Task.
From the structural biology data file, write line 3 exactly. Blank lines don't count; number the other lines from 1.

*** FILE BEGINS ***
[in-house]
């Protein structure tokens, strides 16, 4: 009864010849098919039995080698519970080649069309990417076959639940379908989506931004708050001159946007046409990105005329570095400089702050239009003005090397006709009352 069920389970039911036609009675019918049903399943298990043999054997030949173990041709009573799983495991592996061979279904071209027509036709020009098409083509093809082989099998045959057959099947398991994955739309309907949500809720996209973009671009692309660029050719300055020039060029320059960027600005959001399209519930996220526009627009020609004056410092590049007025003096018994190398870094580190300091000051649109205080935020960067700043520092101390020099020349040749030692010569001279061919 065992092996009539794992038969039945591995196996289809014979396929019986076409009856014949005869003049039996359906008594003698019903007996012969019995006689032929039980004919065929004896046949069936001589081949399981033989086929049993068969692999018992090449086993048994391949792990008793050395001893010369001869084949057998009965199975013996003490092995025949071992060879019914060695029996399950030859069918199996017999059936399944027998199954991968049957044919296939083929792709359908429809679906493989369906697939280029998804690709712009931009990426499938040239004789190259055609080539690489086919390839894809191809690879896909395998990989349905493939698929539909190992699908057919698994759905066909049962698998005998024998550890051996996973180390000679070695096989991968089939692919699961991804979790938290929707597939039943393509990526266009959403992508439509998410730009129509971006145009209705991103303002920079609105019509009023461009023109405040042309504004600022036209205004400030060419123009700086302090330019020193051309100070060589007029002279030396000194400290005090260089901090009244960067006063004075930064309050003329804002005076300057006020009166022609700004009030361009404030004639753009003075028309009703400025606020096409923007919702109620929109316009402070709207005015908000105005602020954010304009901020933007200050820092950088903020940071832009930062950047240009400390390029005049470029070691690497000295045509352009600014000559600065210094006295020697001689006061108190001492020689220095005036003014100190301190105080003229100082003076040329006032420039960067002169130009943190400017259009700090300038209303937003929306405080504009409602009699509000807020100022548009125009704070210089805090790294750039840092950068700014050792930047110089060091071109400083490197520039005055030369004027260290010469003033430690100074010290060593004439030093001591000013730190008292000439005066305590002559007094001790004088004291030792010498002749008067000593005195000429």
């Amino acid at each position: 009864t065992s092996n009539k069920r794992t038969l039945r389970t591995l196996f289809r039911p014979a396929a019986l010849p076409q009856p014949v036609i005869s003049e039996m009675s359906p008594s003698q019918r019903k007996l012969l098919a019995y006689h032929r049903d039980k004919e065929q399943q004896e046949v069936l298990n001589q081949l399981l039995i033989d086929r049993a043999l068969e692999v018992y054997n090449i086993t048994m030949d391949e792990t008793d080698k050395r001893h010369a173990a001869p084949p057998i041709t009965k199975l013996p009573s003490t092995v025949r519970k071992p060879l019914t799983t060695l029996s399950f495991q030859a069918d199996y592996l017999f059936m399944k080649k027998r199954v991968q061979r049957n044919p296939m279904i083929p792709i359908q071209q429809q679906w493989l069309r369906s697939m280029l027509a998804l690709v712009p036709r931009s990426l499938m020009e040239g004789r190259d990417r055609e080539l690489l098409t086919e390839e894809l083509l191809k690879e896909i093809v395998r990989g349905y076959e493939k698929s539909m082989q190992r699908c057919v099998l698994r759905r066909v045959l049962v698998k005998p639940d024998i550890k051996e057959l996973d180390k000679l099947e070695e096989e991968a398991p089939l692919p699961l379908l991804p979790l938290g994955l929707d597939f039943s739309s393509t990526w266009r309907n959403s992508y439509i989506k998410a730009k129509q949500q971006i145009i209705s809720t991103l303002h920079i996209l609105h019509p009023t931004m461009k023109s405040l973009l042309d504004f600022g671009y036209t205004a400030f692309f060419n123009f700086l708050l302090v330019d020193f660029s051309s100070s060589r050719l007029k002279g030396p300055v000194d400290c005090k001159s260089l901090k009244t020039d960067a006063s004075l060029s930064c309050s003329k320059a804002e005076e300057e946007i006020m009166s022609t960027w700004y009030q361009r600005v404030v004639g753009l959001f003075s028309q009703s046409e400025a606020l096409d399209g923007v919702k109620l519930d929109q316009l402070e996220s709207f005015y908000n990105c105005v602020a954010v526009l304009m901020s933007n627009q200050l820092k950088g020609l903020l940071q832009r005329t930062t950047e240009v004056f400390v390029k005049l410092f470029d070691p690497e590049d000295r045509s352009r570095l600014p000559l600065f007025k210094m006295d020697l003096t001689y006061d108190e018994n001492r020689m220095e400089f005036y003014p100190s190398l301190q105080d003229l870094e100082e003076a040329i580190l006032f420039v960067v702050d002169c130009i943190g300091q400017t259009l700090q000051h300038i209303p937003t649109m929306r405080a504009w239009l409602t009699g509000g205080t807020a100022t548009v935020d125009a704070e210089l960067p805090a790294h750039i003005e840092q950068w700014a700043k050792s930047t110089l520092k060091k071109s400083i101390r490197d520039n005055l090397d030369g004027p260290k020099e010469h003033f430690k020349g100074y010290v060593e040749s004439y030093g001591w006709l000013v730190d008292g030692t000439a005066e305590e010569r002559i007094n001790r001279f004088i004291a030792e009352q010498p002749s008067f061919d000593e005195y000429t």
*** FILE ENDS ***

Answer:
């Amino acid at each position: 009864t065992s092996n009539k069920r794992t038969l039945r389970t591995l196996f289809r039911p014979a396929a019986l010849p076409q009856p014949v036609i005869s003049e039996m009675s359906p008594s003698q019918r019903k007996l012969l098919a019995y006689h032929r049903d039980k004919e065929q399943q004896e046949v069936l298990n001589q081949l399981l039995i033989d086929r049993a043999l068969e692999v018992y054997n090449i086993t048994m030949d391949e792990t008793d080698k050395r001893h010369a173990a001869p084949p057998i041709t009965k199975l013996p009573s003490t092995v025949r519970k071992p060879l019914t799983t060695l029996s399950f495991q030859a069918d199996y592996l017999f059936m399944k080649k027998r199954v991968q061979r049957n044919p296939m279904i083929p792709i359908q071209q429809q679906w493989l069309r369906s697939m280029l027509a998804l690709v712009p036709r931009s990426l499938m020009e040239g004789r190259d990417r055609e080539l690489l098409t086919e390839e894809l083509l191809k690879e896909i093809v395998r990989g349905y076959e493939k698929s539909m082989q190992r699908c057919v099998l698994r759905r066909v045959l049962v698998k005998p639940d024998i550890k051996e057959l996973d180390k000679l099947e070695e096989e991968a398991p089939l692919p699961l379908l991804p979790l938290g994955l929707d597939f039943s739309s393509t990526w266009r309907n959403s992508y439509i989506k998410a730009k129509q949500q971006i145009i209705s809720t991103l303002h920079i996209l609105h019509p009023t931004m461009k023109s405040l973009l042309d504004f600022g671009y036209t205004a400030f692309f060419n123009f700086l708050l302090v330019d020193f660029s051309s100070s060589r050719l007029k002279g030396p300055v000194d400290c005090k001159s260089l901090k009244t020039d960067a006063s004075l060029s930064c309050s003329k320059a804002e005076e300057e946007i006020m009166s022609t960027w700004y009030q361009r600005v404030v004639g753009l959001f003075s028309q009703s046409e400025a606020l096409d399209g923007v919702k109620l519930d929109q316009l402070e996220s709207f005015y908000n990105c105005v602020a954010v526009l304009m901020s933007n627009q200050l820092k950088g020609l903020l940071q832009r005329t930062t950047e240009v004056f400390v390029k005049l410092f470029d070691p690497e590049d000295r045509s352009r570095l600014p000559l600065f007025k210094m006295d020697l003096t001689y006061d108190e018994n001492r020689m220095e400089f005036y003014p100190s190398l301190q105080d003229l870094e100082e003076a040329i580190l006032f420039v960067v702050d002169c130009i943190g300091q400017t259009l700090q000051h300038i209303p937003t649109m929306r405080a504009w239009l409602t009699g509000g205080t807020a100022t548009v935020d125009a704070e210089l960067p805090a790294h750039i003005e840092q950068w700014a700043k050792s930047t110089l520092k060091k071109s400083i101390r490197d520039n005055l090397d030369g004027p260290k020099e010469h003033f430690k020349g100074y010290v060593e040749s004439y030093g001591w006709l000013v730190d008292g030692t000439a005066e305590e010569r002559i007094n001790r001279f004088i004291a030792e009352q010498p002749s008067f061919d000593e005195y000429t």